Dublin has now conceded all that the Anti-Agreement Unionists were asking for some time ago (disbandment of the IRA as a precondition of Sinn Fein participation in government: see last month’s issue, page 18 which reproduces paragraph 13 of the Joint Declartaion). The matter on which Donaldson refused to sign the Agreement on Good Friday has been conceded—and far more as well—in the Joint Declaration of April 2003. And that Declaration proposes that Whitehall be accorded (in breach of the Agreement) the right to exclude from the Executive Ministers who have seats on it under the d’Hondt system. But, instead of now coming on board the Agreement, Donaldson has shifted the ground, carrying senior Unionist MPs with him (the Rev. Martin Smyth, and also David Burnside who, after a high-flying career in English industry, returned to take South Antrim with the support of English Tories and New Labour socialists).

The defection of Donaldson, Smyth and Burnside from the UUP Parliamentary Party at Westminster, leaves Trimble with two lightweights, Lady Herman and Roy Beggs, and a drastic loss of Parliamentary status. The UUP is now on a par with Sinn Fein, the SDLP, the DUP and Donaldson’s group.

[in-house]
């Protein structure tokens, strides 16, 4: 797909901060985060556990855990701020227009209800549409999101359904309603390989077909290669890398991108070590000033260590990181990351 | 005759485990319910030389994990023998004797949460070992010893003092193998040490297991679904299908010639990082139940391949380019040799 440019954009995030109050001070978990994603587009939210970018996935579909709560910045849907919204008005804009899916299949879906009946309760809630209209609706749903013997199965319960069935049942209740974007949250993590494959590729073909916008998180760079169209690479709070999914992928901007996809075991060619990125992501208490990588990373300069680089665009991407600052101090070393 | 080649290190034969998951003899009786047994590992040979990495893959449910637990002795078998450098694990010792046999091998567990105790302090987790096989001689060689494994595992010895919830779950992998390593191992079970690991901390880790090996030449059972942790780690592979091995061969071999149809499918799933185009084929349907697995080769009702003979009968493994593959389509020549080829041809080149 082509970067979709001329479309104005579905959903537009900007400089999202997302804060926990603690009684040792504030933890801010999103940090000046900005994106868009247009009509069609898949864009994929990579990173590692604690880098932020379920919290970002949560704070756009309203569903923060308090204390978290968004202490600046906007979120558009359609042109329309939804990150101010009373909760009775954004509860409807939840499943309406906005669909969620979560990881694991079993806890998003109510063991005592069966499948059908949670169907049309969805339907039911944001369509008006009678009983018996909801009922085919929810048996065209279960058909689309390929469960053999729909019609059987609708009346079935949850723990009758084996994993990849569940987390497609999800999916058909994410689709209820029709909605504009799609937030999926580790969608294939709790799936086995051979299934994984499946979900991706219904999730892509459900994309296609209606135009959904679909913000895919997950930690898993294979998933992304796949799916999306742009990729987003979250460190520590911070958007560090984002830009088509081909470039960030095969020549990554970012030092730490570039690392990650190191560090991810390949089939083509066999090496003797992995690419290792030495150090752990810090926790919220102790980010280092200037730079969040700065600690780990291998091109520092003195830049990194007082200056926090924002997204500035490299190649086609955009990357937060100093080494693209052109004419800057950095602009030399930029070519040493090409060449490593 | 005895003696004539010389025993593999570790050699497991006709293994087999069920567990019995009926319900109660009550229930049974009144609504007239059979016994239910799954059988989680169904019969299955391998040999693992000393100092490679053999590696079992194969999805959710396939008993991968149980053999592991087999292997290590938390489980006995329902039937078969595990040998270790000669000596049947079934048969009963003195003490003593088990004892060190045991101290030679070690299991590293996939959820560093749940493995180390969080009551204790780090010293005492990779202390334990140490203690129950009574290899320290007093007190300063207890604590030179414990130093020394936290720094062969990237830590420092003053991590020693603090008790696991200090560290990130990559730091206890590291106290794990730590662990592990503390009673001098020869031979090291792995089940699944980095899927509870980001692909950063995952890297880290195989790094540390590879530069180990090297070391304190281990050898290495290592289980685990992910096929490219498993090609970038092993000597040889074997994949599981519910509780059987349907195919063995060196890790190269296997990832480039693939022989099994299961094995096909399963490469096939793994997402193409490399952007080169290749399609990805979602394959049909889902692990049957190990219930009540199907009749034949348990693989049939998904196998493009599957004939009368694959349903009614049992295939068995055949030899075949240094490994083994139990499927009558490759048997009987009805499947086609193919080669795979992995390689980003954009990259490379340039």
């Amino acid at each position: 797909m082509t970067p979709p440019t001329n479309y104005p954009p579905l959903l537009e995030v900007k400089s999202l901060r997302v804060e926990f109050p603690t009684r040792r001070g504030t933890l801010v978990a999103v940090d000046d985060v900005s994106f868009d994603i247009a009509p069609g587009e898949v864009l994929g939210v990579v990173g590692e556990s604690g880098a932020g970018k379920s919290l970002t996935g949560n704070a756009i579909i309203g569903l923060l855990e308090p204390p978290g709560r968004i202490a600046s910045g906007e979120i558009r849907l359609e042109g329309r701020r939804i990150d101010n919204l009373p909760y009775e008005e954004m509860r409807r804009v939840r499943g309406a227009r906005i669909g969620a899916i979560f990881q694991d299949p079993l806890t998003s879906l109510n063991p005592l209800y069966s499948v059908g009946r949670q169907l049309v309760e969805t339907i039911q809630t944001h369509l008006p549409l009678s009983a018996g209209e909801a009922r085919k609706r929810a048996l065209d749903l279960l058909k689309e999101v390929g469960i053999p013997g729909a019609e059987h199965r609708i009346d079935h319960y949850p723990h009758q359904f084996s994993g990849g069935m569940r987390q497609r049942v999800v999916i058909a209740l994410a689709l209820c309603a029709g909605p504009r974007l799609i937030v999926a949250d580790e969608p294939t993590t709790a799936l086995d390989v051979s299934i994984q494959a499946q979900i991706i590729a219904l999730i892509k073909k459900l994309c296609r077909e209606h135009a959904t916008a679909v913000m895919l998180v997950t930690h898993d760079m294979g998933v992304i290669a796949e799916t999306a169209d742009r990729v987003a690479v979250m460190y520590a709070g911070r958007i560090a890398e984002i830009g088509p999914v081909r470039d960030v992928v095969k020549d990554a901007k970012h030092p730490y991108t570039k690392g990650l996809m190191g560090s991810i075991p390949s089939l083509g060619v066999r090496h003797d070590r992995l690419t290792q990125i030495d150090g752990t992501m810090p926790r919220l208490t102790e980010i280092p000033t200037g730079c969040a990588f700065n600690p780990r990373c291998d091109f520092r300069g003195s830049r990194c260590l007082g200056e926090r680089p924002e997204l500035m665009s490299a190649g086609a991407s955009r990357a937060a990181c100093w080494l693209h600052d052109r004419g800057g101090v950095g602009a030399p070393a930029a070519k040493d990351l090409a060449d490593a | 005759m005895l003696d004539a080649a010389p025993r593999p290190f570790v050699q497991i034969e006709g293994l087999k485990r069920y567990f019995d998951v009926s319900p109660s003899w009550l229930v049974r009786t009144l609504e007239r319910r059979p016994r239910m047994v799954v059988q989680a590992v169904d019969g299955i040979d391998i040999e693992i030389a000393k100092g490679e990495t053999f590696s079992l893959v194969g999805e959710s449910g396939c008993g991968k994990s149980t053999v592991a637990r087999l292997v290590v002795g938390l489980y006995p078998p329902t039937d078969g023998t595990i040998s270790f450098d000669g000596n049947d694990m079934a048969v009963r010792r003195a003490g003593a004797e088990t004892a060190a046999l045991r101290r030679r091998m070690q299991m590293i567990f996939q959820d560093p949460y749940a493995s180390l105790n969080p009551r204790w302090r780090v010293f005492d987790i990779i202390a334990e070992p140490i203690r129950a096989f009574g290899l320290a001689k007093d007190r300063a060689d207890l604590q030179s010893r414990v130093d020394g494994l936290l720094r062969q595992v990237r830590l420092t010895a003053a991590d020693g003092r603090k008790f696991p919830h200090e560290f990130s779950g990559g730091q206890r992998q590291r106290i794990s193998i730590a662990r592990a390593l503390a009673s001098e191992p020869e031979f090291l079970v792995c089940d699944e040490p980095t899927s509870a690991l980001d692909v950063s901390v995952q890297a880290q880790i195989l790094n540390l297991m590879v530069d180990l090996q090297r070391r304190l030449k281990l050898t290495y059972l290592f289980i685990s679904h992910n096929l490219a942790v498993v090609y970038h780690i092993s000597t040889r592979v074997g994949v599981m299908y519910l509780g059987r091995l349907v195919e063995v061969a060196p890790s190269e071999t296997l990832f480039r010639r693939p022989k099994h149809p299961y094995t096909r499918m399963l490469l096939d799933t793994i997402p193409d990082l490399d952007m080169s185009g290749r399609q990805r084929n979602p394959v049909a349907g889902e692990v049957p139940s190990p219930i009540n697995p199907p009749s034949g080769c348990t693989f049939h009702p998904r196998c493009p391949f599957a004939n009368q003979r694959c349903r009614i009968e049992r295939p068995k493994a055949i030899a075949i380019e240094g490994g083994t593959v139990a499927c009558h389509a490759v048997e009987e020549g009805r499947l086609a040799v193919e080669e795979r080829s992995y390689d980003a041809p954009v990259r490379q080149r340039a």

The Daily Telegraph—which strongly supports Trimble—expressed amazement that the UUP should be “tearing itself apart” in the very moment when it has boxed Sinn Fein into a corner, and gained from Dublin and London the removal of the objectionable features of the Agreement. But the Daily Telegraph, for all its sentimental enthusiasm for ‘Ulster’, is a creature of English politics and cannot imagine itself into political life in that “integral part of the UK” which exclusion from the political life of the State has turned into a no-man’s-land.